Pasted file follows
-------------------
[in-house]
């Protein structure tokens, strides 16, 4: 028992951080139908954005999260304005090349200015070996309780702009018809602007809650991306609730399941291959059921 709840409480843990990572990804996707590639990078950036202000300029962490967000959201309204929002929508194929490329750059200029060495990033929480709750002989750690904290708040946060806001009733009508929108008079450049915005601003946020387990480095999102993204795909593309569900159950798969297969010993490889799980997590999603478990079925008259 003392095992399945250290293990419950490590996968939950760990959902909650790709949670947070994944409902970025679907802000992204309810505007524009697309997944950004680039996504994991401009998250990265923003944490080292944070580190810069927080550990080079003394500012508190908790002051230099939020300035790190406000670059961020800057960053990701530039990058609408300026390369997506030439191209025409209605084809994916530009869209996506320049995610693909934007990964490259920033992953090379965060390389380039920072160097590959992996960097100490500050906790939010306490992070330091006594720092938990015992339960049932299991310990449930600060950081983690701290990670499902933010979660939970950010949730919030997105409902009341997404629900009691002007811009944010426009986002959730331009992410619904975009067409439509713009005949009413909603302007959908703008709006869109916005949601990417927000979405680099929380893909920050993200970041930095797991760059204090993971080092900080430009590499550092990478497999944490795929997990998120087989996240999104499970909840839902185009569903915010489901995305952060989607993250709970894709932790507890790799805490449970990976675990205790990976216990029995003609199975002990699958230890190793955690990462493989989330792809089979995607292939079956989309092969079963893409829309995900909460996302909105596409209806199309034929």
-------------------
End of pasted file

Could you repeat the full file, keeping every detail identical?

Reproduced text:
[in-house]
């Protein structure tokens, strides 16, 4: 028992951080139908954005999260304005090349200015070996309780702009018809602007809650991306609730399941291959059921 709840409480843990990572990804996707590639990078950036202000300029962490967000959201309204929002929508194929490329750059200029060495990033929480709750002989750690904290708040946060806001009733009508929108008079450049915005601003946020387990480095999102993204795909593309569900159950798969297969010993490889799980997590999603478990079925008259 003392095992399945250290293990419950490590996968939950760990959902909650790709949670947070994944409902970025679907802000992204309810505007524009697309997944950004680039996504994991401009998250990265923003944490080292944070580190810069927080550990080079003394500012508190908790002051230099939020300035790190406000670059961020800057960053990701530039990058609408300026390369997506030439191209025409209605084809994916530009869209996506320049995610693909934007990964490259920033992953090379965060390389380039920072160097590959992996960097100490500050906790939010306490992070330091006594720092938990015992339960049932299991310990449930600060950081983690701290990670499902933010979660939970950010949730919030997105409902009341997404629900009691002007811009944010426009986002959730331009992410619904975009067409439509713009005949009413909603302007959908703008709006869109916005949601990417927000979405680099929380893909920050993200970041930095797991760059204090993971080092900080430009590499550092990478497999944490795929997990998120087989996240999104499970909840839902185009569903915010489901995305952060989607993250709970894709932790507890790799805490449970990976675990205790990976216990029995003609199975002990699958230890190793955690990462493989989330792809089979995607292939079956989309092969079963893409829309995900909460996302909105596409209806199309034929």